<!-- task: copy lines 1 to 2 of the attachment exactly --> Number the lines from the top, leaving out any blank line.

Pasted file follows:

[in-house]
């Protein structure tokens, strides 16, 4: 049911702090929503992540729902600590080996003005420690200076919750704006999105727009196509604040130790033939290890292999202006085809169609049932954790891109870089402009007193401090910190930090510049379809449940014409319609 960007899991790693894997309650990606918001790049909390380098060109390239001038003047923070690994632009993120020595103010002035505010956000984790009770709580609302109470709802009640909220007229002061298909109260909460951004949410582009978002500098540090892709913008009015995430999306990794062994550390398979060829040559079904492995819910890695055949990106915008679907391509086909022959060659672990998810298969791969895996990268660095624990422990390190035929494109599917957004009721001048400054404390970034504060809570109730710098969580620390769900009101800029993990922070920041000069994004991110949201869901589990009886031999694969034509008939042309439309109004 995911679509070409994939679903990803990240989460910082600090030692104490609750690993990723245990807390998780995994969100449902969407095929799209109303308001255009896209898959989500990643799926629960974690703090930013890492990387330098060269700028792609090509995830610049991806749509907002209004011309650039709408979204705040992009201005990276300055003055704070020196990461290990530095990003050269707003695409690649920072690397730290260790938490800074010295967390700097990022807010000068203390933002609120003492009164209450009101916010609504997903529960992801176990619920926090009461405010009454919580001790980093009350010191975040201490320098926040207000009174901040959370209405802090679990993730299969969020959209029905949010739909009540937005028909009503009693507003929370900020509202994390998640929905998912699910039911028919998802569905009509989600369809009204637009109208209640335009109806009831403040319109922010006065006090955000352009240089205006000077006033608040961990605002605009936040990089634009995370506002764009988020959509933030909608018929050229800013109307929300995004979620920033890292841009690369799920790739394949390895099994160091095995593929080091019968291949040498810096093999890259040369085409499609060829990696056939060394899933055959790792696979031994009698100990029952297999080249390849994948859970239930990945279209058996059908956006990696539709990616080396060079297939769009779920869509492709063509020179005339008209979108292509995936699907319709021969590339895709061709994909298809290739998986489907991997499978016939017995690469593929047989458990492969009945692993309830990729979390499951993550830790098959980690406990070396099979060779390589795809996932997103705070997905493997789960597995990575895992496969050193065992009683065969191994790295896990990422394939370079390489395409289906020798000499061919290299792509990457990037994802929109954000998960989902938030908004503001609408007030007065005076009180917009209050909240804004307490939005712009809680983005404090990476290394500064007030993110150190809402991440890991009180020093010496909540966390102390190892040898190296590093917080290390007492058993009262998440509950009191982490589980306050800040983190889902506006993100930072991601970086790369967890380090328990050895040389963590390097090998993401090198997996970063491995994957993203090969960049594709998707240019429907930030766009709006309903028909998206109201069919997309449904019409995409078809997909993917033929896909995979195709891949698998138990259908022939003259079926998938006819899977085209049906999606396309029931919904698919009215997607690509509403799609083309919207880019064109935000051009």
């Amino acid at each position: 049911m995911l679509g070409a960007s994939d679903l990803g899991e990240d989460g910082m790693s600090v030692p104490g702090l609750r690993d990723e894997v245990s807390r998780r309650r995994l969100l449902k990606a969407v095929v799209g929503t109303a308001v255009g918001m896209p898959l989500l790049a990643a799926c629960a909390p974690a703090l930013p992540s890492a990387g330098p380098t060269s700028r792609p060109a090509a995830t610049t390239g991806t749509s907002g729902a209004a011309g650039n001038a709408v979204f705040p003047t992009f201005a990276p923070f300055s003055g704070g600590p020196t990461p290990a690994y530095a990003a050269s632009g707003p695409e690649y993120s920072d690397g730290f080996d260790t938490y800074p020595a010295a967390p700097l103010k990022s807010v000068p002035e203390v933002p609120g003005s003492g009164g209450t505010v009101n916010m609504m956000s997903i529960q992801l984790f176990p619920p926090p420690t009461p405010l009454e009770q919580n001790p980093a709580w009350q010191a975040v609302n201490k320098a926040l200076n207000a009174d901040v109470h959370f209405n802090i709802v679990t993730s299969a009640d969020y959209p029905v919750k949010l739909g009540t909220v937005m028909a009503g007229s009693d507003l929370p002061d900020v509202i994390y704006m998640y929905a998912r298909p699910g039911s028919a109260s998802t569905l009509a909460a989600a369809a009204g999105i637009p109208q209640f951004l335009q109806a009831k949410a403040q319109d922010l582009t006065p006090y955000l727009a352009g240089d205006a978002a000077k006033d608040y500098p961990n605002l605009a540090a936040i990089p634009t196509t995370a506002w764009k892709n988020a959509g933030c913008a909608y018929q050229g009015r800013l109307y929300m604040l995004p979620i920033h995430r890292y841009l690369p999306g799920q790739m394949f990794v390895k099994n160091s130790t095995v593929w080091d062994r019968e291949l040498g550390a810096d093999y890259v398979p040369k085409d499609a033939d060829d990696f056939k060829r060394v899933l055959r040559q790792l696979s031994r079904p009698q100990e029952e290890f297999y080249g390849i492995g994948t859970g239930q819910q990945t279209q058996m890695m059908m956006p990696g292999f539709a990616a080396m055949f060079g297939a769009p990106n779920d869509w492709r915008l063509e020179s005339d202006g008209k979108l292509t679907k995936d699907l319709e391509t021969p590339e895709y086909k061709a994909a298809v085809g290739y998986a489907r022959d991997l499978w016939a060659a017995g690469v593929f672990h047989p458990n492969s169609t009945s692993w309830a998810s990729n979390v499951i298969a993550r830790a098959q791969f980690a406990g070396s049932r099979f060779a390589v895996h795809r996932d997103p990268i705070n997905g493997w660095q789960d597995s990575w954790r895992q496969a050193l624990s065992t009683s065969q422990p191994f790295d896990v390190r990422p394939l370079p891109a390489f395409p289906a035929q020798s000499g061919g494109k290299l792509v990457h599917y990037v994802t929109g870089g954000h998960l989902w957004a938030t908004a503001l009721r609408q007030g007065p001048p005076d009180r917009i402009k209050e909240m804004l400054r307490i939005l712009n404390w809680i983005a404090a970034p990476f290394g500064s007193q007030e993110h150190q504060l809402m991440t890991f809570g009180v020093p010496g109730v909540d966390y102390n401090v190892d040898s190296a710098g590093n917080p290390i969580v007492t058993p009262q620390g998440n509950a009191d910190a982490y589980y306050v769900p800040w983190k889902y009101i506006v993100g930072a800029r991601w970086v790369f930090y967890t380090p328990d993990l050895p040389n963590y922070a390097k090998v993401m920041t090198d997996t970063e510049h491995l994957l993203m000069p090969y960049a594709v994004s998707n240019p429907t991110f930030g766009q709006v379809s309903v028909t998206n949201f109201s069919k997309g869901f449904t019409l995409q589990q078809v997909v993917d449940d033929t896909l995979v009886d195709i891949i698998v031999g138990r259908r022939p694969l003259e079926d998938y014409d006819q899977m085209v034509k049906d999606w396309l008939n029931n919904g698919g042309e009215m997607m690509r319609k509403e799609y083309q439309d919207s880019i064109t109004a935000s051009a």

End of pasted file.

[in-house]
């Protein structure tokens, strides 16, 4: 049911702090929503992540729902600590080996003005420690200076919750704006999105727009196509604040130790033939290890292999202006085809169609049932954790891109870089402009007193401090910190930090510049379809449940014409319609 960007899991790693894997309650990606918001790049909390380098060109390239001038003047923070690994632009993120020595103010002035505010956000984790009770709580609302109470709802009640909220007229002061298909109260909460951004949410582009978002500098540090892709913008009015995430999306990794062994550390398979060829040559079904492995819910890695055949990106915008679907391509086909022959060659672990998810298969791969895996990268660095624990422990390190035929494109599917957004009721001048400054404390970034504060809570109730710098969580620390769900009101800029993990922070920041000069994004991110949201869901589990009886031999694969034509008939042309439309109004 995911679509070409994939679903990803990240989460910082600090030692104490609750690993990723245990807390998780995994969100449902969407095929799209109303308001255009896209898959989500990643799926629960974690703090930013890492990387330098060269700028792609090509995830610049991806749509907002209004011309650039709408979204705040992009201005990276300055003055704070020196990461290990530095990003050269707003695409690649920072690397730290260790938490800074010295967390700097990022807010000068203390933002609120003492009164209450009101916010609504997903529960992801176990619920926090009461405010009454919580001790980093009350010191975040201490320098926040207000009174901040959370209405802090679990993730299969969020959209029905949010739909009540937005028909009503009693507003929370900020509202994390998640929905998912699910039911028919998802569905009509989600369809009204637009109208209640335009109806009831403040319109922010006065006090955000352009240089205006000077006033608040961990605002605009936040990089634009995370506002764009988020959509933030909608018929050229800013109307929300995004979620920033890292841009690369799920790739394949390895099994160091095995593929080091019968291949040498810096093999890259040369085409499609060829990696056939060394899933055959790792696979031994009698100990029952297999080249390849994948859970239930990945279209058996059908956006990696539709990616080396060079297939769009779920869509492709063509020179005339008209979108292509995936699907319709021969590339895709061709994909298809290739998986489907991997499978016939017995690469593929047989458990492969009945692993309830990729979390499951993550830790098959980690406990070396099979060779390589795809996932997103705070997905493997789960597995990575895992496969050193065992009683065969191994790295896990990422394939370079390489395409289906020798000499061919290299792509990457990037994802929109954000998960989902938030908004503001609408007030007065005076009180917009209050909240804004307490939005712009809680983005404090990476290394500064007030993110150190809402991440890991009180020093010496909540966390102390190892040898190296590093917080290390007492058993009262998440509950009191982490589980306050800040983190889902506006993100930072991601970086790369967890380090328990050895040389963590390097090998993401090198997996970063491995994957993203090969960049594709998707240019429907930030766009709006309903028909998206109201069919997309449904019409995409078809997909993917033929896909995979195709891949698998138990259908022939003259079926998938006819899977085209049906999606396309029931919904698919009215997607690509509403799609083309919207880019064109935000051009």